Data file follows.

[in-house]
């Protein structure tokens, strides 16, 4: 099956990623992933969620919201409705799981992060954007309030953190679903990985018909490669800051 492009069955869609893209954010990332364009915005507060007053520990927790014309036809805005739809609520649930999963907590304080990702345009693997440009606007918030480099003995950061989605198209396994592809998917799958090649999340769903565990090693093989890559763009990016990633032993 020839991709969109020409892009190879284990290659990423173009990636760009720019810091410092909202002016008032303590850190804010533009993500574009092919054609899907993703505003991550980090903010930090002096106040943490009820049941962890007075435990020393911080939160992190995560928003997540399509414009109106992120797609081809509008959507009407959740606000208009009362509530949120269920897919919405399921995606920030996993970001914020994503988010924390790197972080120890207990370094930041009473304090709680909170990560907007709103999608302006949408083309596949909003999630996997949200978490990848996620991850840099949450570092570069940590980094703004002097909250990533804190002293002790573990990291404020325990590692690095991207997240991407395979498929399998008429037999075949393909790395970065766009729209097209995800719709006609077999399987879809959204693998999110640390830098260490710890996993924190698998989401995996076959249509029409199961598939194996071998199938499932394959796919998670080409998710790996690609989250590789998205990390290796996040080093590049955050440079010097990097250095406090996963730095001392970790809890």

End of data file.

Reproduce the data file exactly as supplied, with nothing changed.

[in-house]
């Protein structure tokens, strides 16, 4: 099956990623992933969620919201409705799981992060954007309030953190679903990985018909490669800051 492009069955869609893209954010990332364009915005507060007053520990927790014309036809805005739809609520649930999963907590304080990702345009693997440009606007918030480099003995950061989605198209396994592809998917799958090649999340769903565990090693093989890559763009990016990633032993 020839991709969109020409892009190879284990290659990423173009990636760009720019810091410092909202002016008032303590850190804010533009993500574009092919054609899907993703505003991550980090903010930090002096106040943490009820049941962890007075435990020393911080939160992190995560928003997540399509414009109106992120797609081809509008959507009407959740606000208009009362509530949120269920897919919405399921995606920030996993970001914020994503988010924390790197972080120890207990370094930041009473304090709680909170990560907007709103999608302006949408083309596949909003999630996997949200978490990848996620991850840099949450570092570069940590980094703004002097909250990533804190002293002790573990990291404020325990590692690095991207997240991407395979498929399998008429037999075949393909790395970065766009729209097209995800719709006609077999399987879809959204693998999110640390830098260490710890996993924190698998989401995996076959249509029409199961598939194996071998199938499932394959796919998670080409998710790996690609989250590789998205990390290796996040080093590049955050440079010097990097250095406090996963730095001392970790809890």